In Germany, GDP’s easing
An outcome that’s surely displeasing
A recent assessment
Of Chinese investment
Highlights global growth could be wheezing
The synchronous global growth story took a few more body blows today as both Chinese Retail Sales (actual 9.4%, exp 10.0%) and Fixed Investment (actual 7.0%, exp 7.4%) disappointed markets. In fairness, IP rose a more than expected 7.0%, but the net outcome was a depiction of an economy that is being slowed by the government’s efforts to reduce leverage. And while that is no bad thing, it still results in slowing economic activity. In fact, the slowdown in investment points to a continued future slowing in economic activity in China. A little while later, Germany reported that Q1 GDP actually rose only 0.3% (1.3% annualized), half the rate of Q4 and lower than the 0.4% expected. This has variously been attributed to extreme cold weather in March, a flu epidemic and a series of IG Metal strikes during their wage negotiations. These explanations are an effort to highlight that this was a temporary phenomenon, rather than the beginning of a trend. And perhaps they are correct, although the April data thus far have not borne out that case. And it was not only Germany that came up short, but also both the Netherlands and Portugal failed to meet expectations. The point here is that thus far in Q2, the data have not indicated that Q1 was a temporary blip. Now it may well be that things have improved significantly and that will start to show up in the data soon, but to date, the evidence is scant.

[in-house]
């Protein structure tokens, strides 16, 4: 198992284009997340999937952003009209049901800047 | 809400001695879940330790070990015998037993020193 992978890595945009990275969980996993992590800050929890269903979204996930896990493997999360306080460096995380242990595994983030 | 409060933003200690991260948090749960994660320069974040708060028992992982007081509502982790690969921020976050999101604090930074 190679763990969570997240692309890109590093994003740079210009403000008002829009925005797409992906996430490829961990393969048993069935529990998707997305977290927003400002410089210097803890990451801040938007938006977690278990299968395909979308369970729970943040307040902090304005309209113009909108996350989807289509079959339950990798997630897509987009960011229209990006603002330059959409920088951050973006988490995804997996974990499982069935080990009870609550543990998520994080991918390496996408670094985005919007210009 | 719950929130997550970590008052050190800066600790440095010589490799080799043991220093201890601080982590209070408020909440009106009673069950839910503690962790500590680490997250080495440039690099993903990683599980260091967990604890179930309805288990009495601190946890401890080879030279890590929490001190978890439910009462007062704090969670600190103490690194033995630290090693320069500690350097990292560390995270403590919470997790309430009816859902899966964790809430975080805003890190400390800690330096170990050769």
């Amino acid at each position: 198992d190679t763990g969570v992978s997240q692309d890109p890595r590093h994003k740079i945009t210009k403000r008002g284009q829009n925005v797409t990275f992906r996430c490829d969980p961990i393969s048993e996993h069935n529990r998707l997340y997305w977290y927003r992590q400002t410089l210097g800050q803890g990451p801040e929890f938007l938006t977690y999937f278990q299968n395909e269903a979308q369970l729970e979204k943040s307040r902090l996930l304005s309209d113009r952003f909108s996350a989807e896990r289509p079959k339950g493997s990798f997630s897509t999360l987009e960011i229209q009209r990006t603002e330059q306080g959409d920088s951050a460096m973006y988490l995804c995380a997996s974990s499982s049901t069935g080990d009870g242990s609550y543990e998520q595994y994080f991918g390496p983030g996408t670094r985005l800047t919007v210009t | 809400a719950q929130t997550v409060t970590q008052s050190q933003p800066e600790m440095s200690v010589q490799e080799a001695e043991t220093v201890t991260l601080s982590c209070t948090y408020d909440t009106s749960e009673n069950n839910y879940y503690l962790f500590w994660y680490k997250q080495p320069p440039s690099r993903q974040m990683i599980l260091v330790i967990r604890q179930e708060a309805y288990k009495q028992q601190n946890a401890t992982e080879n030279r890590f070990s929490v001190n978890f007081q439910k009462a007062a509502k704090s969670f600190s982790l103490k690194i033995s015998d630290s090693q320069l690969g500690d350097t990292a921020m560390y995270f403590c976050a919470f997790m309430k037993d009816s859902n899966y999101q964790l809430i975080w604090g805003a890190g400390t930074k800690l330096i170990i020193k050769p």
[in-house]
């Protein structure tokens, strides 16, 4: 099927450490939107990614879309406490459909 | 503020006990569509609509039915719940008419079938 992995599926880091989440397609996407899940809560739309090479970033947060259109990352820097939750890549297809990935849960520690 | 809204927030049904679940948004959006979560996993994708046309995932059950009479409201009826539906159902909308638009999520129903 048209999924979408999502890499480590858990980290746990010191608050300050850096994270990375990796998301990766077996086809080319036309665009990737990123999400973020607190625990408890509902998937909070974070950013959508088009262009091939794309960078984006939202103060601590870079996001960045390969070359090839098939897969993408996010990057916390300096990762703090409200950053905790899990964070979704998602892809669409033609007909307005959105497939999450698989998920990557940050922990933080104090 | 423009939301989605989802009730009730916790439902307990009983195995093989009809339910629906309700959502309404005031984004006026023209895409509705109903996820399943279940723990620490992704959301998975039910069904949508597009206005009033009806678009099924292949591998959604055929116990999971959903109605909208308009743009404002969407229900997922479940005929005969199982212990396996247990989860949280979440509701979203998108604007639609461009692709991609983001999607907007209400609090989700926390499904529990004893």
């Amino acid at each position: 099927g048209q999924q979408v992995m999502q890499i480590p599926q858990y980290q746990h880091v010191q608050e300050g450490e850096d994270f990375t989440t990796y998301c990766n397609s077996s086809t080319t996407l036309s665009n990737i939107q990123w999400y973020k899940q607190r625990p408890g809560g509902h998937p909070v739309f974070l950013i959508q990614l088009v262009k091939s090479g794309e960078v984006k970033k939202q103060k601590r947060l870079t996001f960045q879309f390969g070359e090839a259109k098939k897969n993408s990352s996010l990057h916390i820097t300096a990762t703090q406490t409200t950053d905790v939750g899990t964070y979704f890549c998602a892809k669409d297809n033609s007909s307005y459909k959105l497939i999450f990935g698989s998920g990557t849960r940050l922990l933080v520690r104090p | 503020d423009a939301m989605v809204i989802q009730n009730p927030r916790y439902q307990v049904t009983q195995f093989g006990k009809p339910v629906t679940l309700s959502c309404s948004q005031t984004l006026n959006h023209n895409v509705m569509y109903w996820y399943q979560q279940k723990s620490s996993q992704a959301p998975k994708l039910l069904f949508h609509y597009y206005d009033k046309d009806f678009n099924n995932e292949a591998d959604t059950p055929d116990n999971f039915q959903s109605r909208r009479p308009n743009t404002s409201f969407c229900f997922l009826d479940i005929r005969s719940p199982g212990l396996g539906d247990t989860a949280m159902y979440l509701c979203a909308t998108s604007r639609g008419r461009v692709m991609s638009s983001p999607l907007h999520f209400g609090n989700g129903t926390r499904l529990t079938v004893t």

It can be no surprise that the dollar has held its own in the wake of these releases, with the euro edging lower on the day while the renminbi has fallen 0.25%. Yesterday’s price action was a bit more volatile as the euro made a run at 1.20 in NY’s morning session (remember the Villeroy comments), but then declined steadily all afternoon essentially closing unchanged on the day. One of the themes I have seen lately is that the dollar’s recent strength can be entirely attributed to a short squeeze in positioning. I agree that the large outstanding short positions played a role, in fact I wrote about it several times in the past month. But despite the fact that there are long-term structural issues affecting the dollar, my read is that the short-term cyclical factors remain the dominant driver for now. With 10-year yields trading back above 3.0% this morning, and the data stream continuing to point to ongoing US growth vs. slowing growth elsewhere in the world, it is hard for me to make the case that the cyclical story is over. It is why I continue to look for the dollar to perform well in the near term.